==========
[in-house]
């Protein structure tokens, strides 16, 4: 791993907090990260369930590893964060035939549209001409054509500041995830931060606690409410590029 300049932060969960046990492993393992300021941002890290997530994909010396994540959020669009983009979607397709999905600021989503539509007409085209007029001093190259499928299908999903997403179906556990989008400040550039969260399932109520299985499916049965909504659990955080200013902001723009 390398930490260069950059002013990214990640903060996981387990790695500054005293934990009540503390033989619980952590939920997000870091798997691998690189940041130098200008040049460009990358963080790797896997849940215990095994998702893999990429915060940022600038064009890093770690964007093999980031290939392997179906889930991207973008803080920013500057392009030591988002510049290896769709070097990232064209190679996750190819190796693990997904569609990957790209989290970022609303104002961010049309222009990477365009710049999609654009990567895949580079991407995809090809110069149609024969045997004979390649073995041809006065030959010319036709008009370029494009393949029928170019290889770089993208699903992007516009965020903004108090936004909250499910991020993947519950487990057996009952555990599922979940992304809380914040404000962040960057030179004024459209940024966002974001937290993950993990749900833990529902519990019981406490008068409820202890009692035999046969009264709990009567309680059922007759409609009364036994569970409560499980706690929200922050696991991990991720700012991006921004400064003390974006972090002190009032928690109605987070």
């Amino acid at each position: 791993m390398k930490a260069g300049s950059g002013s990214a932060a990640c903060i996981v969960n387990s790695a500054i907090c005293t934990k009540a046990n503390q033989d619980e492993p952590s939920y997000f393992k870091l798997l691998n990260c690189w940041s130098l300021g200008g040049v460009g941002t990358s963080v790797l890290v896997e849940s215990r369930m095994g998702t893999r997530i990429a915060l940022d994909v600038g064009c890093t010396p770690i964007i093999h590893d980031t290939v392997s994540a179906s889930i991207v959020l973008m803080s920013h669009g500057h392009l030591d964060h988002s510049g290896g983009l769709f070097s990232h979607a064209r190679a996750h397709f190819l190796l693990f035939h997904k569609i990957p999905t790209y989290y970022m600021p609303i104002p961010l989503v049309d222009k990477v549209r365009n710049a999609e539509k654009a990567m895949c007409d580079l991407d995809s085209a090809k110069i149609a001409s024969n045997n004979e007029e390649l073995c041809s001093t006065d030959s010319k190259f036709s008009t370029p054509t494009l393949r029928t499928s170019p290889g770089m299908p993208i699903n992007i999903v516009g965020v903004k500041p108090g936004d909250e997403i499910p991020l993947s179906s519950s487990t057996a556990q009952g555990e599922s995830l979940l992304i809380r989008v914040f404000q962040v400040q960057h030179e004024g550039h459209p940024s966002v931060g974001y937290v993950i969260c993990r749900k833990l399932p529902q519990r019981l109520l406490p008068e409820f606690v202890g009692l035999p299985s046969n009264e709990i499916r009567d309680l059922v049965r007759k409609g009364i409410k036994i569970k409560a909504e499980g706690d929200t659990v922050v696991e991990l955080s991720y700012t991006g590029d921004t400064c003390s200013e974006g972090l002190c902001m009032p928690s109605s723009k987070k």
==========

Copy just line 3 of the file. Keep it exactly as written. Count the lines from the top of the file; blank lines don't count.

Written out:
């Amino acid at each position: 791993m390398k930490a260069g300049s950059g002013s990214a932060a990640c903060i996981v969960n387990s790695a500054i907090c005293t934990k009540a046990n503390q033989d619980e492993p952590s939920y997000f393992k870091l798997l691998n990260c690189w940041s130098l300021g200008g040049v460009g941002t990358s963080v790797l890290v896997e849940s215990r369930m095994g998702t893999r997530i990429a915060l940022d994909v600038g064009c890093t010396p770690i964007i093999h590893d980031t290939v392997s994540a179906s889930i991207v959020l973008m803080s920013h669009g500057h392009l030591d964060h988002s510049g290896g983009l769709f070097s990232h979607a064209r190679a996750h397709f190819l190796l693990f035939h997904k569609i990957p999905t790209y989290y970022m600021p609303i104002p961010l989503v049309d222009k990477v549209r365009n710049a999609e539509k654009a990567m895949c007409d580079l991407d995809s085209a090809k110069i149609a001409s024969n045997n004979e007029e390649l073995c041809s001093t006065d030959s010319k190259f036709s008009t370029p054509t494009l393949r029928t499928s170019p290889g770089m299908p993208i699903n992007i999903v516009g965020v903004k500041p108090g936004d909250e997403i499910p991020l993947s179906s519950s487990t057996a556990q009952g555990e599922s995830l979940l992304i809380r989008v914040f404000q962040v400040q960057h030179e004024g550039h459209p940024s966002v931060g974001y937290v993950i969260c993990r749900k833990l399932p529902q519990r019981l109520l406490p008068e409820f606690v202890g009692l035999p299985s046969n009264e709990i499916r009567d309680l059922v049965r007759k409609g009364i409410k036994i569970k409560a909504e499980g706690d929200t659990v922050v696991e991990l955080s991720y700012t991006g590029d921004t400064c003390s200013e974006g972090l002190c902001m009032p928690s109605s723009k987070k």